Outdoors

Grand Strand Fishing Report: The dog days of summer have arrived early

Angler Homer Carder with a 6.5-pound flounder caught recently from Apache Pier.
Angler Homer Carder with a 6.5-pound flounder caught recently from Apache Pier. Photo courtesy of Apache Pier

Estuary

Look For: Flounder, red drum, black drum, spotted seatrout, sheepshead, bluefish.

Comments: They call it fishing, not catching, and it hasn’t been the best of times for catching over the last week, says Capt. Dan Connolly of O-Fish-Al Expeditions in Murrells Inlet. “We’ve had some good days and some slow days,” said Connolly. “I’ve just been grinding it out. Ever since we had the rain starting on and off and the boat traffic around July Fourth, it’s been really tough. Think about how many boats we’ve had run through Murrells Inlet in the last week. It’s been very inconsistent. We caught a lot more nice flounder before the rain.” For bait, Connolly has used live finger mullet, the largest he can find, and roe mullet for cut bait, targeting red drum and flounder using a Carolina rig and slip float rig. “I’ve used the Carolina rig for flounder and reds, and I’ve caught a few reds on the slip float with live mullet, plus a few flounder on that if you’ve got the depth set right, about a foot off the bottom,” said Connolly.

Inshore

Look For: King mackerel, Spanish mackerel, cobia, bluefish, whiting, pompano, black sea bass, spadefish, weakfish, black drum, flounder.

Comments: At 4:30 p.m. Thursday, the wind was blowing 24 mph from the southwest according to the Apache Pier data station, with a surface water temperature of a balmy 85 degrees and 84 on the bottom. Those are conditions indicative of the Dog Days of Summer, it indeed appears they have come early. Capt. Perrin Wood of Southern Saltwater was surprised just how slow the action was Wednesday when he hit a favorite red and black drum spot at the Murrells Inlet jetties. “I had five lines out with cut menhaden and dead shrimp, and a few live menhaden and mullet to keep a good balance of baits,” said Wood. “We didn’t get the first fish to hit any of them.” Wood also notes action of Spanish mackerel and king mackerel has been slow from the beach to near-shore artificial reefs and on out to the typical hard-bottom areas 10-15 miles offshore. “I feel like the dog days are more August than July but at this point . . . ,” Wood said. “There’s a lot of bait, menhaden, mullet, I just think the fish don’t have a lot of energy. Between the bait, the water temperature and all these storm fronts, it’s caused some issues.” Fishing is decent on Grand Strand piers with Apache Pier and Cherry Grove Pier reporting scattered catches of a variety of species including pompano, whiting, black drum, spadefish, sheepshead, blues, Spanish, ladyfish and ribbonfish, but no kings this week.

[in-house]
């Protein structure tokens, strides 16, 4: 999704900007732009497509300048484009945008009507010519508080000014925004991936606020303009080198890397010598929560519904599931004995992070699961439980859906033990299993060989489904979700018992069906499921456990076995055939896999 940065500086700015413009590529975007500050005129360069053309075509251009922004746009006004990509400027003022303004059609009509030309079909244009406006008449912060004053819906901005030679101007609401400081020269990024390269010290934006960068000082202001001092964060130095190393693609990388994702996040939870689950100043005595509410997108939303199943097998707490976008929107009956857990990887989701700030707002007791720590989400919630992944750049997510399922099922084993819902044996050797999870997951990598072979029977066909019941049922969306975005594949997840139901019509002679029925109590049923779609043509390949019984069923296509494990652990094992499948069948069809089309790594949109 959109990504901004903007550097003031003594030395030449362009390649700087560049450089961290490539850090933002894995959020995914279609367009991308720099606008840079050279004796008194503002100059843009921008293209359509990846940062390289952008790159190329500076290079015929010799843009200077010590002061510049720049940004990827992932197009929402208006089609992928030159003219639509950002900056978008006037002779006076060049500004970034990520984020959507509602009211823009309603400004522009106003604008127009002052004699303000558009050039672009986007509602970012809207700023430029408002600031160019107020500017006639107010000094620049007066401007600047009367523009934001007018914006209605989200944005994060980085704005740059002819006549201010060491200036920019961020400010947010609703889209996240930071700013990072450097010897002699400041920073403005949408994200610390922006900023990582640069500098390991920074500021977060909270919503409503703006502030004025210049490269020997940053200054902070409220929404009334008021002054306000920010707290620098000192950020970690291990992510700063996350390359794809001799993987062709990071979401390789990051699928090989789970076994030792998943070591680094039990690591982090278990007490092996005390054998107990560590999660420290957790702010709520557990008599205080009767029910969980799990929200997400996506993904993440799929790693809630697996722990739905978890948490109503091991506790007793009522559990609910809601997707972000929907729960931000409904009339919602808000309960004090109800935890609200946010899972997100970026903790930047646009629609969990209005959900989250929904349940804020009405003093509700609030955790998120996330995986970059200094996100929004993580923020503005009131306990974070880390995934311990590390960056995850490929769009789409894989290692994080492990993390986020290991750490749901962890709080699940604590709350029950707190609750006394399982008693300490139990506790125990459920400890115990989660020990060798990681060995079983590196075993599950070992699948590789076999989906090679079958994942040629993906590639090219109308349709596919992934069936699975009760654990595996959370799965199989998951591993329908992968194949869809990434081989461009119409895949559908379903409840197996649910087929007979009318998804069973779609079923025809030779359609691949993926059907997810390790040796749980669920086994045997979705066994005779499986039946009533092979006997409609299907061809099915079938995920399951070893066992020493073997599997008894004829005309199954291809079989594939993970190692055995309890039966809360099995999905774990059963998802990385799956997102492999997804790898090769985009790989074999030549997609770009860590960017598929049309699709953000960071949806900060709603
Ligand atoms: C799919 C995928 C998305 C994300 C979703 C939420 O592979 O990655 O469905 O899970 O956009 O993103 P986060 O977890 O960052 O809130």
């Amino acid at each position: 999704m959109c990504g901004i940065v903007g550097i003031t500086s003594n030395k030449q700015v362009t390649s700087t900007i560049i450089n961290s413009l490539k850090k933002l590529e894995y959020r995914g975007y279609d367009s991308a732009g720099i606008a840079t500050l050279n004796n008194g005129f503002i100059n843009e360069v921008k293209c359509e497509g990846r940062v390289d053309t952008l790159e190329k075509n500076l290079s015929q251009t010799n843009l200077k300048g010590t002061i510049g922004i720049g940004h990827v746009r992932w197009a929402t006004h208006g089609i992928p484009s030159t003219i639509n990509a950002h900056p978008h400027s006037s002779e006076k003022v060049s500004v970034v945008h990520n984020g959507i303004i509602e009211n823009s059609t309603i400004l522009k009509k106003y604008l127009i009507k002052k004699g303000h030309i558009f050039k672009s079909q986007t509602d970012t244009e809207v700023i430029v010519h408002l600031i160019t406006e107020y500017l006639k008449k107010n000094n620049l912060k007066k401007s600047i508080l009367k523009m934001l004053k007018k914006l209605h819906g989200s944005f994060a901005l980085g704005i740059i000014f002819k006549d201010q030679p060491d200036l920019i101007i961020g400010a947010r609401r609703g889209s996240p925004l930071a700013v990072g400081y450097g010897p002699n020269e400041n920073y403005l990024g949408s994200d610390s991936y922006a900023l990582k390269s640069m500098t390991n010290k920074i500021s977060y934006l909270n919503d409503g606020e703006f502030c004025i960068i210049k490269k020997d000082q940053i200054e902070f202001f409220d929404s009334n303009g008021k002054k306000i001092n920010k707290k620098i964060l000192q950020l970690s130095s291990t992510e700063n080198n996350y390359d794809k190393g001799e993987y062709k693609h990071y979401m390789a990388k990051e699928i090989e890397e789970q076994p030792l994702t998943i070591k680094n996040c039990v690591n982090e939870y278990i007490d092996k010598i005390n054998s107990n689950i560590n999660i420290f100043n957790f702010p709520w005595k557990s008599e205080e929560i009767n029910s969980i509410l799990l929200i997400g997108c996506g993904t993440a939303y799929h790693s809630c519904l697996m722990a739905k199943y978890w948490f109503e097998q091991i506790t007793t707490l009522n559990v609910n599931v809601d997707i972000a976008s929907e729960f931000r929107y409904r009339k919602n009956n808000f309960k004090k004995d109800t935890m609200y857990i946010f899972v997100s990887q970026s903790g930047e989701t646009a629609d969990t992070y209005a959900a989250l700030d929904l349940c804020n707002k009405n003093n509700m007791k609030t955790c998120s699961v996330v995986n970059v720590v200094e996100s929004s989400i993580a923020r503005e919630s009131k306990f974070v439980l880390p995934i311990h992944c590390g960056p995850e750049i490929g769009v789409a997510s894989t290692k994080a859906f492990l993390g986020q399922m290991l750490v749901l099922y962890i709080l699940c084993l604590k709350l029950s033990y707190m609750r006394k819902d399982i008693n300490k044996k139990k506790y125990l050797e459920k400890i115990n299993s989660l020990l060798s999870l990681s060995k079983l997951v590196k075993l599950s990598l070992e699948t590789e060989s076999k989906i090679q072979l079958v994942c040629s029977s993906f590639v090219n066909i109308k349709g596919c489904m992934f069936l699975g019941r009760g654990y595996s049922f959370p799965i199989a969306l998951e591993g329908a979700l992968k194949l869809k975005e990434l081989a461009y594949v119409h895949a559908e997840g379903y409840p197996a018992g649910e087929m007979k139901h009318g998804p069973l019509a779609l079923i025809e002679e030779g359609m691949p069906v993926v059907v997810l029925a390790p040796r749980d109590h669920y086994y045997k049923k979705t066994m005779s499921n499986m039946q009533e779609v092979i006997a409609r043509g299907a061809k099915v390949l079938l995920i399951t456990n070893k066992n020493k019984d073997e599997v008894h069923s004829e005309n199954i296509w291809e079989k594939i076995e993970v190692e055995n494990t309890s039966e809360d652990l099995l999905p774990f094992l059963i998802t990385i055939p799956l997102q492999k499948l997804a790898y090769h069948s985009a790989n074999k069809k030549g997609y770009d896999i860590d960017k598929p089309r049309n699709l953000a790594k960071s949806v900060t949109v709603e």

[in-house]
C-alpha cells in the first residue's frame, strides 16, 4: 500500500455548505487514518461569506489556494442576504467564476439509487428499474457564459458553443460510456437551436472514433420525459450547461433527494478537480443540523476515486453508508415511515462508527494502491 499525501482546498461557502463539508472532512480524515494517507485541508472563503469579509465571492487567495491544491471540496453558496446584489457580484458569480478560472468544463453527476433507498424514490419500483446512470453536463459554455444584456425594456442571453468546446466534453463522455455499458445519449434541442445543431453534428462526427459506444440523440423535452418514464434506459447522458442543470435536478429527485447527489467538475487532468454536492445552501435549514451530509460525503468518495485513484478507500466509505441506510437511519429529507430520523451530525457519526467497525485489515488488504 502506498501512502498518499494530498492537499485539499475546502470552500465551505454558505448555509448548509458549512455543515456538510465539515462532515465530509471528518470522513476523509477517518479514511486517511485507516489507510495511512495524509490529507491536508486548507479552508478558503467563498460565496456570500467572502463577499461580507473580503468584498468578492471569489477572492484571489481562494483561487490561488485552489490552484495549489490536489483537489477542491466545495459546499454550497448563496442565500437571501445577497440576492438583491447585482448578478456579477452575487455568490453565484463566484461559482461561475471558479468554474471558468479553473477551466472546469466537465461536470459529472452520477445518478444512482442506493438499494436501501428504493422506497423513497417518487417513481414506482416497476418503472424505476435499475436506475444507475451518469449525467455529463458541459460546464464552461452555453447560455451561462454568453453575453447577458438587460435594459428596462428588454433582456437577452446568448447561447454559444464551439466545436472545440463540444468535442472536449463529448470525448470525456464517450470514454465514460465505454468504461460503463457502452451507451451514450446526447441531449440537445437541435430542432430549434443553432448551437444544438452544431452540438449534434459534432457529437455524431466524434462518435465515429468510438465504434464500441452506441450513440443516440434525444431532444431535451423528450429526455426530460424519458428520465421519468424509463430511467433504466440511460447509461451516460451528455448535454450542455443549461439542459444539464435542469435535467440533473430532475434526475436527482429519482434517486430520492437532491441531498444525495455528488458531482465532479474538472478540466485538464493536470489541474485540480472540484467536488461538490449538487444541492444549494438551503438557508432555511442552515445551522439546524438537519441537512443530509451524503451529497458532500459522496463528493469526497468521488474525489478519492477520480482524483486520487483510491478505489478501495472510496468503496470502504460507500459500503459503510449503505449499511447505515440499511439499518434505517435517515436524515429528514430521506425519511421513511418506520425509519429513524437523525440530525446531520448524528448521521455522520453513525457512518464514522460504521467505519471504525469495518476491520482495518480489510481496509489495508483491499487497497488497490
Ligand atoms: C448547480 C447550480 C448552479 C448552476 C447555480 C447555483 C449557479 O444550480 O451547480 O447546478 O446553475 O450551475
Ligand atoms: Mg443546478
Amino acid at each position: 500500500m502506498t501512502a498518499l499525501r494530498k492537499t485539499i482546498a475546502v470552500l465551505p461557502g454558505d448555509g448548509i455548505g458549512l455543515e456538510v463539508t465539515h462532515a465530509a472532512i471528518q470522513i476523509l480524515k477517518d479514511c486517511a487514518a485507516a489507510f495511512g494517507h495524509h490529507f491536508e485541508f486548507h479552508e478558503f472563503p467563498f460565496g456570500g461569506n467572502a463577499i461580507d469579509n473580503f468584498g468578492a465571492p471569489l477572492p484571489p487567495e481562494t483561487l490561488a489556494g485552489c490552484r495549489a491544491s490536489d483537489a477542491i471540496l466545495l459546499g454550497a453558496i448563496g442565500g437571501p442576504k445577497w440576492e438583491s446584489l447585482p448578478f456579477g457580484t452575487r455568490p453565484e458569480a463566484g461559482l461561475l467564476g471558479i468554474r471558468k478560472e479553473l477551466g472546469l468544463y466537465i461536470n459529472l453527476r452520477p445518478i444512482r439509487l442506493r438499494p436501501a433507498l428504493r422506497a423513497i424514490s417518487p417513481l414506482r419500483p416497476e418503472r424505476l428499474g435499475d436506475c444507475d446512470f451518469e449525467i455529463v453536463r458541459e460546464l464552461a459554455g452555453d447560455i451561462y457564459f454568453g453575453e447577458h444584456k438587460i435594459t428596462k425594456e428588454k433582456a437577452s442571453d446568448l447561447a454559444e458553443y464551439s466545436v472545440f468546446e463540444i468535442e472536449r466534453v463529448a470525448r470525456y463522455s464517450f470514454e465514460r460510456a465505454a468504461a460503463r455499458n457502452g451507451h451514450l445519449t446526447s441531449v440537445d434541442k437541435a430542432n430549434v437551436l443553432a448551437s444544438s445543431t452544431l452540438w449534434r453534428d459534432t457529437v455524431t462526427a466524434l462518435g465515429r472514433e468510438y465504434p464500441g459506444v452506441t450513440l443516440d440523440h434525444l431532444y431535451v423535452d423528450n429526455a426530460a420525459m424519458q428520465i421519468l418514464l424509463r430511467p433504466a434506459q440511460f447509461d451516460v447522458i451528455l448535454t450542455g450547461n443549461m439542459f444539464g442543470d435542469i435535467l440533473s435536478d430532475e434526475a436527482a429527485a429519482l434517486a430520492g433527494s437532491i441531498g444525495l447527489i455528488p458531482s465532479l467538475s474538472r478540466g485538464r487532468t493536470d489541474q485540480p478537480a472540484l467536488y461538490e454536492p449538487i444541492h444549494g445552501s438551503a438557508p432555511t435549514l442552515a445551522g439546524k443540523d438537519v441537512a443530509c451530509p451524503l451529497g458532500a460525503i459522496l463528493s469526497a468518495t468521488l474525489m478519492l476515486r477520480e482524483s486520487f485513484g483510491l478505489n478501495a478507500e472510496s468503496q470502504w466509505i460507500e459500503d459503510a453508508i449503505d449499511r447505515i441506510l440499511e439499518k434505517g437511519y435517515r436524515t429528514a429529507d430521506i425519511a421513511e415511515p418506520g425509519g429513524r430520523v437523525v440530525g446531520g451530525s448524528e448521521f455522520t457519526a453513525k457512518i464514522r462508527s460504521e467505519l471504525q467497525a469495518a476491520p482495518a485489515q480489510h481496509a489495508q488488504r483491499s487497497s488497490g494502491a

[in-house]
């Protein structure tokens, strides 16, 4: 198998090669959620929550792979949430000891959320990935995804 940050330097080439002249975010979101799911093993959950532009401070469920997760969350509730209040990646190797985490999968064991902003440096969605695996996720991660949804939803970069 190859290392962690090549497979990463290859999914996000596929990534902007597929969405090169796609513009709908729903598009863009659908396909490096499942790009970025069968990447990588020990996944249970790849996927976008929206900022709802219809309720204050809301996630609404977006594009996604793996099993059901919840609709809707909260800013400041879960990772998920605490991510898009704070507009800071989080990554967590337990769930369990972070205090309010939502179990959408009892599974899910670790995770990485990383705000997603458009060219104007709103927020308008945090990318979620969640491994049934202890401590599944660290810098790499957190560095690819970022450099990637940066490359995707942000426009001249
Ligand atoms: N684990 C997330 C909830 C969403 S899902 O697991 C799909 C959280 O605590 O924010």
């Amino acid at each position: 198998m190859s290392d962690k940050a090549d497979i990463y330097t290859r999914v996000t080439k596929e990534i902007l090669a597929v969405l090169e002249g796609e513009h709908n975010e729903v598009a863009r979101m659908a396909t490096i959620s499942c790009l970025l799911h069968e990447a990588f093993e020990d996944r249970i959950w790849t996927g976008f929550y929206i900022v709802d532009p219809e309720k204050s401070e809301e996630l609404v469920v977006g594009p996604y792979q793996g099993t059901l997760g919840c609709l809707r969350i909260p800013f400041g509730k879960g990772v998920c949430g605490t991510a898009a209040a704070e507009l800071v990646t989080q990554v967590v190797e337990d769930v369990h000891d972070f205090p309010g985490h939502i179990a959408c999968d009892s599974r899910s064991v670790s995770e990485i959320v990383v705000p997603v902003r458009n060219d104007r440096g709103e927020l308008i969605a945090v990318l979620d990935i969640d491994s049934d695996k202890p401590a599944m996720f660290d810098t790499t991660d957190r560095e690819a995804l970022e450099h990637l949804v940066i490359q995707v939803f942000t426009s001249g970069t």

Offshore

Look For: Dolphin, wahoo, blackfin tuna, vermilion snapper, black sea bass, triggerfish, grunts, porgy, amberjack, red snapper.

Comments: Find the blue water well offshore of the break, and you’ll find the fish. Trolling boats can look for dolphin, blackfin tuna and a few wahoo along with marlin and sailfish. On bottom spots and ledges in depths of about 80-120 feet, trolling will produce scattered catches of dolphin, king mackerel, wahoo, blackfin tuna, barracuda and bonito, with sailfish a possibility. Friday marks the beginning of the 2019 red snapper mini-season, with NOAA Fisheries offering a five-day season this year for recreational anglers to harvest red snapper, with the species shut down the rest of the year. This weekend (Friday through Sunday) and next weekend (Friday and Saturday only), recreational anglers will be able to harvest one red snapper per person per day with no minimum size limit. The captain and crew on for-hire vessels may retain the recreational bag limit. Red snapper have occasionally been caught as shallow as depths of about 55 feet, but to really find them plan on heading to spots in 90 feet of water and deeper. Bottom, or reef, fishing is also producing good catches of grouper, especially scamp, amberjack, vermilion snapper, black sea bass, grey triggerfish, red porgy, white grunts.

Freshwater

Look For: Bream, crappie, catfish, bass.

Comments: “Fishing’s been good even through all this crazy weather,” said Ronald “Catfish” Stalvey of Stalvey’s Bait and Tackle in Conway. “The water’s come up a bit with the rain, but we’ve still got good water levels. The Little Pee Dee has come up a little bit, the big Pee Dee at Florence and the Waccamaw are looking good. Even though we’ve had some rain the river levels are amazing.” Stalvey notes this week has been a good one for using beetle spins to catch a number of species. “They’ve been catching nice fish, a variety of fish, off beetle spins - bream, crappie and bass,” said Stalvey. Bream are also being landed shallow and deep on red worms, nightcrawlers and crickets. “There’s plenty of decent-size, good-eating size catfish in the 5-15 pound range (being caught),” said Stalvey, who recommends using fresh cut eels, live bream or black salty for bait. “A lot of blues and some flatheads.”



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